Dr. Cynthia Stappenbeck has a strong foundation in alcohol research with an emphasis on examining the associations among alcohol use, trauma exposure, interpersonal aggression, and emotion regulation. Her long-term career goal is to build upon her previous experience conducting laboratory and experimental research to become an independent clinical scientist able to make a substantive contribution to the field of alcohol research by developing, evaluating, and widely disseminating therapeutic interventions among individuals at risk for problems associated with heavy drinking. Through her 5-year training plan and complementary research plan, the Mentored Clinical Scientist Research Career Development Award provides an opportunity for her to achieve this goal.
Aims of the training plan include gaining experience conducting randomized controlled trials, continuing to develop advanced multivariate statistical skills, gaining knowledge on how to leverage technology for the administration and dissemination of therapeutic interventions, and presenting and disseminating data. These more immediate goals will be achieved through an interactive training plan comprised of direct mentorship, formal coursework, seminars, workshops, attendance at national conferences, and manuscript and grant writing. Dr. Stappenbeck's knowledge gained through the activities outlined in the training plan will be augmented by the proposed research. The goal of the research plan is to develop and empirically evaluate a web-based intervention to reduce heavy drinking among college women with a history of sexual assault who display elevated levels of psychological distress. College women with a history of sexual assault often report more heavy drinking and psychological distress than women without a history of assault. Moreover, women with assault histories often have difficulty regulating their emotions and tolerating distress which can lead to a pattern of drinking to cope distress. Trauma exposure, negative mood, and poor coping strategies have been associated with poor treatment outcomes and relapse following alcohol treatment. Incorporating distress tolerance and emotion regulation skills with an alcohol intervention may enhance treatment effects among women with a history of sexual assault by decreasing their motivation to drink to cope with depression or anxiety and by building adaptive coping strategies. Therefore, the web-based intervention will include cognitive behavioral skills for reducing alcohol consumption and incorporate emotion regulation and distress tolerance skills from Dialectical Behavior Therapy. The first phase of this research includes the initial development and continued refinement of the web-based intervention modules using an iterative process in which participant and expert feedback on intervention material is received and then an open trial is conducted to further refine the intervention and website. The second phase consists of a randomized controlled trial in which heavy drinking college women with a history of sexual assault and elevated levels of psychological distress will be recruited and randomized to receive the intervention or an assessment only control. Web-based surveys will be administered at baseline and post-treatment as well as 1- month and 6-months post-treatment in order to provide a more thorough examination of the mechanisms of change associated with the intervention. Drs. Debra Kaysen, Dennis Donovan, Melanie Harned, and David Atkins will serve as mentors on this award and Dr. William George will serve as an advisor. Collectively the mentorship team will provide expertise in the content areas, the conduct of randomized clinical trials, advanced statistical analyses, and use of technology to deliver interventions. Resources at the University of Washington provide an environment conducive to developing a career in alcohol research and gaining the skills necessary to launch a career as an independent scientist. The proposed award will provide pilot data for Dr. Stappenbeck's first R01 submission to NIAAA to more rigorously test this intervention against active controls with a larger sample and is consistent with NIH's goal of increasing and maintaining a strong cohort of investigators to address the Nation's behavioral and clinical research needs.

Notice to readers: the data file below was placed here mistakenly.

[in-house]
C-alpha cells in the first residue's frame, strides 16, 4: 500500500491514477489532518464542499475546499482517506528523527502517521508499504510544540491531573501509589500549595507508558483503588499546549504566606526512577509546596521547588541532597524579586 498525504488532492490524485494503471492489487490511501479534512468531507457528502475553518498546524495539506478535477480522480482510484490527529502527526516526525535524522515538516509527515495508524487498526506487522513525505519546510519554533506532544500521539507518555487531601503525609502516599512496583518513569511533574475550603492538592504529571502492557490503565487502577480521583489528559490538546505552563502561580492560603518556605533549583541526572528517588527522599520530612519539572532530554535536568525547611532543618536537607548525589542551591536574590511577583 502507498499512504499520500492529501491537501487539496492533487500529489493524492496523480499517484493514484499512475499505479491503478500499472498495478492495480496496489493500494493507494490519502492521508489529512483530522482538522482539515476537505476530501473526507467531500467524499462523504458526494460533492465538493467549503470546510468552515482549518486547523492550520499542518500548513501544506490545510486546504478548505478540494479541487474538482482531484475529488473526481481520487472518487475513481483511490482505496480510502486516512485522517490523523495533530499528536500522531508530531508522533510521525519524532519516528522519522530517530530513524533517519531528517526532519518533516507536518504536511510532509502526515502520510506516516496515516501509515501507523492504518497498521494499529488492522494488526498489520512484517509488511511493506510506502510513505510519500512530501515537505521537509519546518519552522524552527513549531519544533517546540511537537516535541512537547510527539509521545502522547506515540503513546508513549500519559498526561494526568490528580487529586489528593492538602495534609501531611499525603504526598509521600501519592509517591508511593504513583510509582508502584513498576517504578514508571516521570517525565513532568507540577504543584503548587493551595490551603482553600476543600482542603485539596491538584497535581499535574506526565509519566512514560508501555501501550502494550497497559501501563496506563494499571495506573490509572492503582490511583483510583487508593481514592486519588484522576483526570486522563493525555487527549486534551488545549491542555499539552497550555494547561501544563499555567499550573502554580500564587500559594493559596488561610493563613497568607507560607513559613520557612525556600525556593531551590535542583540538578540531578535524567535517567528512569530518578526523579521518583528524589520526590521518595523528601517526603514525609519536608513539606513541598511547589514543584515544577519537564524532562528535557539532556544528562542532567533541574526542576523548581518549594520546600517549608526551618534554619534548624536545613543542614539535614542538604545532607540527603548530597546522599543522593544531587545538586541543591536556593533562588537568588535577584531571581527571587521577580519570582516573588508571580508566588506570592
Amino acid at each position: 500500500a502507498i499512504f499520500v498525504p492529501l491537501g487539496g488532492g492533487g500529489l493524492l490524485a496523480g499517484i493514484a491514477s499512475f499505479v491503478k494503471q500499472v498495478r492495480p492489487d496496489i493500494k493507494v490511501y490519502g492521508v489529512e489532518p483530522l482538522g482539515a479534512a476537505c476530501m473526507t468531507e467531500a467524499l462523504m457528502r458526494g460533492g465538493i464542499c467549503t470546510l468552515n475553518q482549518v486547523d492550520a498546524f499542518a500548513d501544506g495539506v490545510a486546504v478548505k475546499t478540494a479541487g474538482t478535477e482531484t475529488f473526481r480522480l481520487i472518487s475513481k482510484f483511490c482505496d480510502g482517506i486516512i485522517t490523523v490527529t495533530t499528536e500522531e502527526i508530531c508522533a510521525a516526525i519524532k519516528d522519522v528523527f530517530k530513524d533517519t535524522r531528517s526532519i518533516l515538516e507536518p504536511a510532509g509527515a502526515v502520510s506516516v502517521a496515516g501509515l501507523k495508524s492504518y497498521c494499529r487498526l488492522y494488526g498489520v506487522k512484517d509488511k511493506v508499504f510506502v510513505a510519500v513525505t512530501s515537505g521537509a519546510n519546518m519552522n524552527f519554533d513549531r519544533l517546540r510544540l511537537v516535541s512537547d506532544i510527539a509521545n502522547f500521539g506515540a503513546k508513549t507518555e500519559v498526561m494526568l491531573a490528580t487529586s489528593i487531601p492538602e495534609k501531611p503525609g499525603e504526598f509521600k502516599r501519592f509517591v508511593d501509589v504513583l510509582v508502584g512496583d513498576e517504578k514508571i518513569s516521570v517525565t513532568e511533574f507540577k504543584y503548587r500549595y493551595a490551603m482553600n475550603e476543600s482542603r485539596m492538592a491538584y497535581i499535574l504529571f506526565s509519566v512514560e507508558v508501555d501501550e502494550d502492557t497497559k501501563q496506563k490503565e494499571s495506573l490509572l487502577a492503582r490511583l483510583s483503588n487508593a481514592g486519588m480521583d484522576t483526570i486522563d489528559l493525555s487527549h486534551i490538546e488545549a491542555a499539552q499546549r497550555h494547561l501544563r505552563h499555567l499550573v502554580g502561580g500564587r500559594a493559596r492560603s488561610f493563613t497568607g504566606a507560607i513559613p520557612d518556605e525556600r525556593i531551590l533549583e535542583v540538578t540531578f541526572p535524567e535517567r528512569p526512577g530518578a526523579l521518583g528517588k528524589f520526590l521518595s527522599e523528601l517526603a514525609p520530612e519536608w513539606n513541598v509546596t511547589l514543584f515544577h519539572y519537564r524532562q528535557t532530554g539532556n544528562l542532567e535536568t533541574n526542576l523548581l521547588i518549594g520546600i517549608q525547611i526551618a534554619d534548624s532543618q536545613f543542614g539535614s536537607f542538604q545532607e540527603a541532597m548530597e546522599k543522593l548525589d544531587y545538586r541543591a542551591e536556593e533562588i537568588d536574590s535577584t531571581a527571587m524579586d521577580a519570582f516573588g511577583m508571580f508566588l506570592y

Heavy drinking and sexual assault are significant public health concerns among college women and are both associated with myriad negative consequences including academic, physical, and mental health problems. The goal of the proposed research is to develop and evaluate a novel web-based intervention to reduce heavy drinking among college women with a history of sexual assault and elevated levels of psychological distress. Should this intervention prove effective, it can be widely disseminated and has the potential to reach women that otherwise may not have received the needed help for these concerns.